Alibaba founder Jack Ma, one of China’s most powerful businessmen, was publicly warned by government officials by fakes on the e-commerce platform. China’s head of industry cautioned Ma for not taking action against pirating on China’s biggest e-commerce platform.

Alibaba
Jack Ma, Alibaba – Photo by UNclimatechange, Flickr

Fight between SAIC and Alibaba is far from over

Last week in an interview with Hong-Kong based Phoenix TV, Zhang Mao chided some of the nation’s greatest local tech firms like Alibaba and Baidu and urged them to take up more social obligations.

“I’ve repeatedly told Jack Ma that he is not in the land of outlaws and he should take the primary responsibility,” said Mao, head of China’s State Administration for Industry and Commerce. Mao’s comments have again ignited a debate about fake products.

Zhang’s bookshelf is loaded with books about China’s top web companies, for example, Jack Ma in Cloth Shoes and Robin Li’s Challenges.

“Those people are the ones I need to deal with for my daily work and I study them one by one,” Zhang said.

Zhang’s comments suggest that the quarrel between the SAIC and Alibaba is far from over. During the interview, the trade controller explained how his office got to be vigilant in dealing with the companies and their founders.

Last year, SAIC and Alibaba scuffled over fakes on Alibaba’s marketplaces. SAIC said in a white paper that the e-commerce company neglected to take action against such products and charged it with corruption and other unlawful movements. Later, without stating a proper reason, the paper was pulled from the agency’s website.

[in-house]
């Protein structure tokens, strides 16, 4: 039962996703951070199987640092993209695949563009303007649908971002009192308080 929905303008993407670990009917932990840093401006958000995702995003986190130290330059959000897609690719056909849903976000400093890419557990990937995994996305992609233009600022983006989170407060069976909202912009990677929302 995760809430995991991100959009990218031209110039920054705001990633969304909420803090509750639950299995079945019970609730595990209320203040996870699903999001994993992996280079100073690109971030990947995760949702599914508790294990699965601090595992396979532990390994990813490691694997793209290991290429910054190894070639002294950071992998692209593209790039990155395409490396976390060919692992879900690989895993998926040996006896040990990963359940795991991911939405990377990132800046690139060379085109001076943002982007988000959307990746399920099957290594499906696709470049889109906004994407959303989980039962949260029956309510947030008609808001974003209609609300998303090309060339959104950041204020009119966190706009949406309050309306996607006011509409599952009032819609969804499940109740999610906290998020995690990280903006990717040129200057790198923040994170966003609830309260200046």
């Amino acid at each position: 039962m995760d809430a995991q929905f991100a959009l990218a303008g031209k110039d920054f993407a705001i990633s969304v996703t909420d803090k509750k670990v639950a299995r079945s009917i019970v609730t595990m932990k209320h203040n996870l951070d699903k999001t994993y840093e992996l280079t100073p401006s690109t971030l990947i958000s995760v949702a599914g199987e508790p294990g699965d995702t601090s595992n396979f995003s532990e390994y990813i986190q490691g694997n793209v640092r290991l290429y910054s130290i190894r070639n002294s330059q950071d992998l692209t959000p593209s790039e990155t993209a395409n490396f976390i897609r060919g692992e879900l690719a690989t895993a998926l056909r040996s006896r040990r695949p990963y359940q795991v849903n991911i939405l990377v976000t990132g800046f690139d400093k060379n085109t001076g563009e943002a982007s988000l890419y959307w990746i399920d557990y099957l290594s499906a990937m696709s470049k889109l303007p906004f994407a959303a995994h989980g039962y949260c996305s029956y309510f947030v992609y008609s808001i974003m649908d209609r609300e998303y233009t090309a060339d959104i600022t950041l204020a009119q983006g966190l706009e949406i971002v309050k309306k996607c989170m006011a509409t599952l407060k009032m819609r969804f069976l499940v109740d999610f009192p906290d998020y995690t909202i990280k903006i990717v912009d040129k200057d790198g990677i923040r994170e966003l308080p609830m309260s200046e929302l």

Why was the white paper pulled down?

Zhang clarified why the document was taken down during the interview. He noted that due to the busy time-table of both Ma and he, they scheduled a meeting over a quick meal at the SAIC’s canteen. There, Ma frowned at the SAIC’s report, saying that the report lacked data to prove there was a predominance of fake merchandise.

Zhang detailed the origin of the white paper as well, saying that it came into existence after the SAIC sent a group to Alibaba to urge them to take more action against counterfeiting. The findings of this group became the substance of the white paper.

Later the U.S. response made the matter worse, as a drop in Alibaba’s stock stretched to other Chinese companies. People in the U.S appeared to have misconstrued the circumstance, believing that the Chinese government and Alibaba are deceiving speculators together. Zhang denes any such plot.

Alibaba and the agency reached an agreement a few days after the e-commerce giant blamed the SAIC for misconduct and threatened to file a formal grievance. Zhang said the paper was taken down in light of the fact that it wasn’t intended to trigger a controversy; instead, it was a record of a normal work meeting.